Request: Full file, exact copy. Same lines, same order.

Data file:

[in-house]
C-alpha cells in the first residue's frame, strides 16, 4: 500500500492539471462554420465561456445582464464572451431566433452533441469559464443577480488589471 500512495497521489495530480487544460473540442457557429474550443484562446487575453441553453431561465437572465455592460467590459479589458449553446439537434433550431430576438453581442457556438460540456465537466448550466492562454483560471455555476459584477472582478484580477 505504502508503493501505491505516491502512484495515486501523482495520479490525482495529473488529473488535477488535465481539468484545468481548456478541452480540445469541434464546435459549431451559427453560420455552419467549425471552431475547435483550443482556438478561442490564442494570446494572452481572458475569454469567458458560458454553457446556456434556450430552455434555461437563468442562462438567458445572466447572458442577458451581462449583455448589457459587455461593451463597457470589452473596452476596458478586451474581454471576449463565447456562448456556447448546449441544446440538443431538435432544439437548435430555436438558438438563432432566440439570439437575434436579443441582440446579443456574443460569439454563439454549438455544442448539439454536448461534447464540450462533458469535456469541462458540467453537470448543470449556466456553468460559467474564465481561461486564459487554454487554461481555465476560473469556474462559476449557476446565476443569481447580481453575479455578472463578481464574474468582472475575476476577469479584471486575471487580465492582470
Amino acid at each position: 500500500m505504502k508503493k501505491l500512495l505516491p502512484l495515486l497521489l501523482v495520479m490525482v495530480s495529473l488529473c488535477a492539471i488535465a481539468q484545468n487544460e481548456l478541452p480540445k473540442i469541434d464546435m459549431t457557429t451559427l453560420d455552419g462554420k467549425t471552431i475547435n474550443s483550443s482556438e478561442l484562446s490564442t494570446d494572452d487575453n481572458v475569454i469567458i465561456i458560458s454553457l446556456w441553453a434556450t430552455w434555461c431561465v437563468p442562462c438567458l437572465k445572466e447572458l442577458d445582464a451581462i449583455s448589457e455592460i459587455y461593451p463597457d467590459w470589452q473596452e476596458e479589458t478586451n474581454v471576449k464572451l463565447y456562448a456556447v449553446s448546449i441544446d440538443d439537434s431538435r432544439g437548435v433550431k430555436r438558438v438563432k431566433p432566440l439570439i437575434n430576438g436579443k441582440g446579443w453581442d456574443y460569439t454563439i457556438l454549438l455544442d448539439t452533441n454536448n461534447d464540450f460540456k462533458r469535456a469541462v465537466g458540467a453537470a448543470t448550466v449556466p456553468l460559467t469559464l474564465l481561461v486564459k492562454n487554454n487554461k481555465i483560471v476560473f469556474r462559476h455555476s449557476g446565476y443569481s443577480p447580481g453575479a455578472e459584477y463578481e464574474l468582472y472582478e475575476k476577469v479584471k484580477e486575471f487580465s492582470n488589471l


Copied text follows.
[in-house]
C-alpha cells in the first residue's frame, strides 16, 4: 500500500492539471462554420465561456445582464464572451431566433452533441469559464443577480488589471 500512495497521489495530480487544460473540442457557429474550443484562446487575453441553453431561465437572465455592460467590459479589458449553446439537434433550431430576438453581442457556438460540456465537466448550466492562454483560471455555476459584477472582478484580477 505504502508503493501505491505516491502512484495515486501523482495520479490525482495529473488529473488535477488535465481539468484545468481548456478541452480540445469541434464546435459549431451559427453560420455552419467549425471552431475547435483550443482556438478561442490564442494570446494572452481572458475569454469567458458560458454553457446556456434556450430552455434555461437563468442562462438567458445572466447572458442577458451581462449583455448589457459587455461593451463597457470589452473596452476596458478586451474581454471576449463565447456562448456556447448546449441544446440538443431538435432544439437548435430555436438558438438563432432566440439570439437575434436579443441582440446579443456574443460569439454563439454549438455544442448539439454536448461534447464540450462533458469535456469541462458540467453537470448543470449556466456553468460559467474564465481561461486564459487554454487554461481555465476560473469556474462559476449557476446565476443569481447580481453575479455578472463578481464574474468582472475575476476577469479584471486575471487580465492582470
Amino acid at each position: 500500500m505504502k508503493k501505491l500512495l505516491p502512484l495515486l497521489l501523482v495520479m490525482v495530480s495529473l488529473c488535477a492539471i488535465a481539468q484545468n487544460e481548456l478541452p480540445k473540442i469541434d464546435m459549431t457557429t451559427l453560420d455552419g462554420k467549425t471552431i475547435n474550443s483550443s482556438e478561442l484562446s490564442t494570446d494572452d487575453n481572458v475569454i469567458i465561456i458560458s454553457l446556456w441553453a434556450t430552455w434555461c431561465v437563468p442562462c438567458l437572465k445572466e447572458l442577458d445582464a451581462i449583455s448589457e455592460i459587455y461593451p463597457d467590459w470589452q473596452e476596458e479589458t478586451n474581454v471576449k464572451l463565447y456562448a456556447v449553446s448546449i441544446d440538443d439537434s431538435r432544439g437548435v433550431k430555436r438558438v438563432k431566433p432566440l439570439i437575434n430576438g436579443k441582440g446579443w453581442d456574443y460569439t454563439i457556438l454549438l455544442d448539439t452533441n454536448n461534447d464540450f460540456k462533458r469535456a469541462v465537466g458540467a453537470a448543470t448550466v449556466p456553468l460559467t469559464l474564465l481561461v486564459k492562454n487554454n487554461k481555465i483560471v476560473f469556474r462559476h455555476s449557476g446565476y443569481s443577480p447580481g453575479a455578472e459584477y463578481e464574474l468582472y472582478e475575476k476577469v479584471k484580477e486575471f487580465s492582470n488589471l